Unfortunately, sometimes you will have to learn things you don't find fun or interesting. This sucks, but there are ways to cope. The Harvard Business Review recently released a paper that enumerates several really helpful tricks. Check it out.

Fight Battles You Can Win (Strategy)

Some people procrastinate and then look for study "hacks" to cram weeks worth of material into several days. Other people look for tricks to study for many hours without a break or lapse in concentration.

While there might be ways to accomplish these impossible feats, it isn't advised. Jogging a marathon is a lot easier than walking the first half and sprinting the rest. In other words, don't take on everything at once; instead, divide your work into reasonable portions that you know you can do. Then, do it.

Fight Battles When You can Win (Tactic)

Sometimes, life gets hectic and our schedule seems to control us more than we control it. Fortunately, there are ways to proactively fight against this. If you know you have an unpredictable schedule, give yourself "wiggle" room to miss or exceed deadlines, assign work based on input (i.e. time, pages read, etc.), or create contingency schedules in the event of something unexpected.

Choose Your Battlefield (Strategy)

School teaches us that learning is reading a textbook, sitting in a class, and doing homework until we've memorized enough to pass a test. This is obviously false! In the information era, great content is everywhere.

Don't limit yourself to conventional forms of learning. Find audio and video content on Youtube, Audible, Coursera, and Apple Podcasts; grab books and articles from the library or Internet; enroll in a community college course, take a MOOC, or audit university lectures; start a club or group, join a forum, or browse Quora.

There are plenty of ways to learn, and no excuses for lacking creativity.

Fortify Your Position (Tactic)

Once you find the right medium and content for your goals, create a consistent time in your schedule to dedicate to learning. Whether that's listening to podcasts on your commute to work or reading before bed, if you can establish a specific and consistent behavior, it will be easy to keep going.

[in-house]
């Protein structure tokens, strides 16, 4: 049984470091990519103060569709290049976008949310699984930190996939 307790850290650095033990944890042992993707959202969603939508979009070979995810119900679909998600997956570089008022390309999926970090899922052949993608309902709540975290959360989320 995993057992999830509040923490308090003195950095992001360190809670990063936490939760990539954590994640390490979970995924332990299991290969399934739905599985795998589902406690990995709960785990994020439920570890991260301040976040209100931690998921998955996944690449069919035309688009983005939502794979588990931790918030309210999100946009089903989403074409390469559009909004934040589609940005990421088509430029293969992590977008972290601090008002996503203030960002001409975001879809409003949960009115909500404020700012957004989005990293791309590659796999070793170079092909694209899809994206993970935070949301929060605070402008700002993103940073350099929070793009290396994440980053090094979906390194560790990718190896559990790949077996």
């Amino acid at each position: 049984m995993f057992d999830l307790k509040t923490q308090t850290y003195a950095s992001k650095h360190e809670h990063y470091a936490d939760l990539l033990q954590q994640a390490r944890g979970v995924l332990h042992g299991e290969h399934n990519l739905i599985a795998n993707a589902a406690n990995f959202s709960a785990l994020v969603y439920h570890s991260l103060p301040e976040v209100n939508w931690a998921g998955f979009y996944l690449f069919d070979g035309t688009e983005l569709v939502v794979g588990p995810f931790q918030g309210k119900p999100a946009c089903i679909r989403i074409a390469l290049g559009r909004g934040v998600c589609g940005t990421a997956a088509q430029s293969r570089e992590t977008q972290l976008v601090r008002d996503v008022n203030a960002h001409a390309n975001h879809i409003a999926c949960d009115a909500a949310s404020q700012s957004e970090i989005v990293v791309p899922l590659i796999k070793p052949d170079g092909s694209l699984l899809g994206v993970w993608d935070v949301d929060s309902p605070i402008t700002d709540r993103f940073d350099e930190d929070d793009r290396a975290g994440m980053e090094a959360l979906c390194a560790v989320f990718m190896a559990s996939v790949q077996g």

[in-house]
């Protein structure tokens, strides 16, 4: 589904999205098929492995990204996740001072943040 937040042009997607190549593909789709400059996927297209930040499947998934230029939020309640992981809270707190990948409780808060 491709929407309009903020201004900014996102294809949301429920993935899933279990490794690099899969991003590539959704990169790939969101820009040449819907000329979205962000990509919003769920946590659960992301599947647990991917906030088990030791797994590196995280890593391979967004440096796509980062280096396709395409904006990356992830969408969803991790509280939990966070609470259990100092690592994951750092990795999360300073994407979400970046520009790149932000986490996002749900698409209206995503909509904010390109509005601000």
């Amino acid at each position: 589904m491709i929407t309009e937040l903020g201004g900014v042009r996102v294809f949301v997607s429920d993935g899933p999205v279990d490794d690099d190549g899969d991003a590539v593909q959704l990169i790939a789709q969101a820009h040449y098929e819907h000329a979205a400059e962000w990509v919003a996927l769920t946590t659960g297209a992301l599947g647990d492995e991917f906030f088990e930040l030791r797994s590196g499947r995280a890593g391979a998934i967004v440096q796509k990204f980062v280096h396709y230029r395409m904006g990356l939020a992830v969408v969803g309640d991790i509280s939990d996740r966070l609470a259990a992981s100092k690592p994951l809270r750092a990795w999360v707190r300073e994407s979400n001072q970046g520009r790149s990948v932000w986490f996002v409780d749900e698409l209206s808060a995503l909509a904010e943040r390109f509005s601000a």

Also, if there are relatively small investments that you need to make for your learning (e.g. buying headphones to listen to podcasts), do not hesitate to spend that money. You are your biggest asset and that purchase will absolutely be worth it. At the same time, be resourceful -- do you really need a fancy new keyboard to learn to code?

There's No Shame in Surrender (Strategy)

Whether its a subject, book, project, or language, giving up isn't always the same thing as failing. Sometimes you'll misjudge the difficulty, scope, time commitment, or benefit of an endeavor. Other times, priorities will shift, interests will change, or circumstances will necessitate a reallocation of time and energy.

Whatever the case may be, don't be afraid to quit and do not be discouraged by an incomplete objective. Education is a lifelong campaign, and each day is just one of many battles. While surrender may not be a victory, it is rarely an irrecoverable defeat.

Tactical Retreat (Tactic)

When a full blown surrender isn't warranted but continuing at full steam isn't feasible, take a tactical retreat. If you've been studying for awhile, take a break. If you're stuck on a nasty problem, work on something else. Step back, regroup, and come back stronger when you're ready and rejuvenated.

This advice applies on larger scales too. Don't feel too bad about missing a few days, modifying your goals, or extending your schedule. Obviously, tactical retreats aren't ideal, but if they help you live to fight another day, then they're worth it.